Which begs the question, why would you still be in power? There’s no clear explanation to this phenomena, and yes it is a phenomena. I discredit all assumptions that power corrupts and the infamous saying by Abraham Lincoln that “Any man can stand adversity, but if you want to test a man’s character give him power”.

I refuse to accept a psychological explanation for this matter, mainly because I think it’s an easy way out. There has to be another, more nuanced elucidation for this ineradicable hunger for power.

In all honesty, if I were a dictator, as soon as my Swiss bank balance reaches $100 million I’d abscond like my life depended on it.

Do consider this. What if, by accumulating power and wealth, dictators reach a level of unprecedented chauvinism? What if they are downrightly convinced that they are the chosen ones, the only ones capable of running their country, without a shadow of a doubt? It’s not that farfetched. Someone should look into it.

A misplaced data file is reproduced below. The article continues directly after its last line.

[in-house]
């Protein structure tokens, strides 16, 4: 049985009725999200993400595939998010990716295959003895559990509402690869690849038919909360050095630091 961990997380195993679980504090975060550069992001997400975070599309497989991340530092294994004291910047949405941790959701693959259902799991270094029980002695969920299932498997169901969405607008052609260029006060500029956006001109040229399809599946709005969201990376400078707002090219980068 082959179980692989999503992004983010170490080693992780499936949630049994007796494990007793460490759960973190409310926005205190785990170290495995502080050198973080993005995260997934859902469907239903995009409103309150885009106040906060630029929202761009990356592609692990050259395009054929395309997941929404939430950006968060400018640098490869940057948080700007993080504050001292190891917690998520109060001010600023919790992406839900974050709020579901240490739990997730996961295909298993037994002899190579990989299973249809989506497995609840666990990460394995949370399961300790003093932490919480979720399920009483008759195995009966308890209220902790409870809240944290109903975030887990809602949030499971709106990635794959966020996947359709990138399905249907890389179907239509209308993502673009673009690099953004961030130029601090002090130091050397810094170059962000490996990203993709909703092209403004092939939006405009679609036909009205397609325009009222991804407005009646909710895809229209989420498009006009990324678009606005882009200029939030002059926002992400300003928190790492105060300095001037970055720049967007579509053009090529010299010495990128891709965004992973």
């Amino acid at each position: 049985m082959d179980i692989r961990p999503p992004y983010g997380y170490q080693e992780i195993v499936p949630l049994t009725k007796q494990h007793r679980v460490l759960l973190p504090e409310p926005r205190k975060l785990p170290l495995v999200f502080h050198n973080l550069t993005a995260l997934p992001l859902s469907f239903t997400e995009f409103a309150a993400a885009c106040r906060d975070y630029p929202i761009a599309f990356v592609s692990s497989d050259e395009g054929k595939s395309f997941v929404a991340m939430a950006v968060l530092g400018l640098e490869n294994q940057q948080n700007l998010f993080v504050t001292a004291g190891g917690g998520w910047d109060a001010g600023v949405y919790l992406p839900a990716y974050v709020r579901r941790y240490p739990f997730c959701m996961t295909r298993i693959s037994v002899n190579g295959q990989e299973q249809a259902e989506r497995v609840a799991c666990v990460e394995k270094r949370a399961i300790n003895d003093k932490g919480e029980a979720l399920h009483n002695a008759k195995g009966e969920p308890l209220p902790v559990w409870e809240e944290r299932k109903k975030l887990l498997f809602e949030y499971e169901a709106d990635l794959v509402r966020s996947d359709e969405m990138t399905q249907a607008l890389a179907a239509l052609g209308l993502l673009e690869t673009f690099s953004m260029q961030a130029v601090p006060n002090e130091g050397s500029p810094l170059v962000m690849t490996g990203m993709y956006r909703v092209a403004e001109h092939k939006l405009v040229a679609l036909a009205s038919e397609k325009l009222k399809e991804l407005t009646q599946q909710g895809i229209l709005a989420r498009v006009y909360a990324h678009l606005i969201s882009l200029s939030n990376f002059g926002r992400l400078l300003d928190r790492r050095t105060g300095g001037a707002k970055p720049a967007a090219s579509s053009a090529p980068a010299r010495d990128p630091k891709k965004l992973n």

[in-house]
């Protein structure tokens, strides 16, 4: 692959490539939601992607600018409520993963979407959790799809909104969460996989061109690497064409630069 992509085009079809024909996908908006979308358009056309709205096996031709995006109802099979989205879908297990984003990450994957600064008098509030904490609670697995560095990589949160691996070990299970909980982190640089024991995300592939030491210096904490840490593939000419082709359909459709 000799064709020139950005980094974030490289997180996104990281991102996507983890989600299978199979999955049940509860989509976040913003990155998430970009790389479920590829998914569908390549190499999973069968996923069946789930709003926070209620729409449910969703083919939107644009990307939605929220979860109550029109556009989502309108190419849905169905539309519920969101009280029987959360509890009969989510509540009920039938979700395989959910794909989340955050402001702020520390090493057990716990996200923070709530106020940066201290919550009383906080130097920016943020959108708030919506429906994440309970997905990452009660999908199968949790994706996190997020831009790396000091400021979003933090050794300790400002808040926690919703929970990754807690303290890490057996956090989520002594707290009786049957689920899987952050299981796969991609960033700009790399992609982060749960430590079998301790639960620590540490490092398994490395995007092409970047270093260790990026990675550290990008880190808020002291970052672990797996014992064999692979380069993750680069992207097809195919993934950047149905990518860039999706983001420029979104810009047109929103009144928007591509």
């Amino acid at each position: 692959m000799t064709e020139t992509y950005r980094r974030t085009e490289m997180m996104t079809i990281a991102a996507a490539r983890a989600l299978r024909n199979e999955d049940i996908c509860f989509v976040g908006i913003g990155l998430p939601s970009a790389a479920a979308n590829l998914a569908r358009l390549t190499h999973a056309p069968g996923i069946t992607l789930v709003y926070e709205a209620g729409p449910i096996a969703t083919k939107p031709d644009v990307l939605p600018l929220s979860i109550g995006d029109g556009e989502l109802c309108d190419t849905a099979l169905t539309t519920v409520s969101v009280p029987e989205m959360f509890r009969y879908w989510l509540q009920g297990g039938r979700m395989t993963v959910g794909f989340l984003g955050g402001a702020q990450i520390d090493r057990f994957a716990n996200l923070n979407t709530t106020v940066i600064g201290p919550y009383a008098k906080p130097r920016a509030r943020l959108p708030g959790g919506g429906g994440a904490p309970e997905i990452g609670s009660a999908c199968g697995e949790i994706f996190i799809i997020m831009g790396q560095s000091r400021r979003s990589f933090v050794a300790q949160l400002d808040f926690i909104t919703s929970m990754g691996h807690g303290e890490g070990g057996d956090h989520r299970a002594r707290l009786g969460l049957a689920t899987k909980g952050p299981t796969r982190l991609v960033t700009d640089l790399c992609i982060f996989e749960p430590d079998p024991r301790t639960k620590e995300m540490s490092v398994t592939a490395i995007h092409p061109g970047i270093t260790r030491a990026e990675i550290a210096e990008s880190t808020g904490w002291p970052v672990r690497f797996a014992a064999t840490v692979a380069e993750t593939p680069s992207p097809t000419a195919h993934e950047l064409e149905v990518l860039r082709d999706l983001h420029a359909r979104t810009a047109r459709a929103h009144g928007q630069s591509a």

Jabi said...

I think Abraham Lincoln was correct. Give a person power, what he does shows you the character of that person. Will you follow your desires in life or be unselfish and fulfill the needs of those around you?

As a leader of a country, will you use power to make your country a better place for all, or will you use it to fulfill the selfish and uncontrolled desire for possession or money, wealth, or other possessions and denying it to others?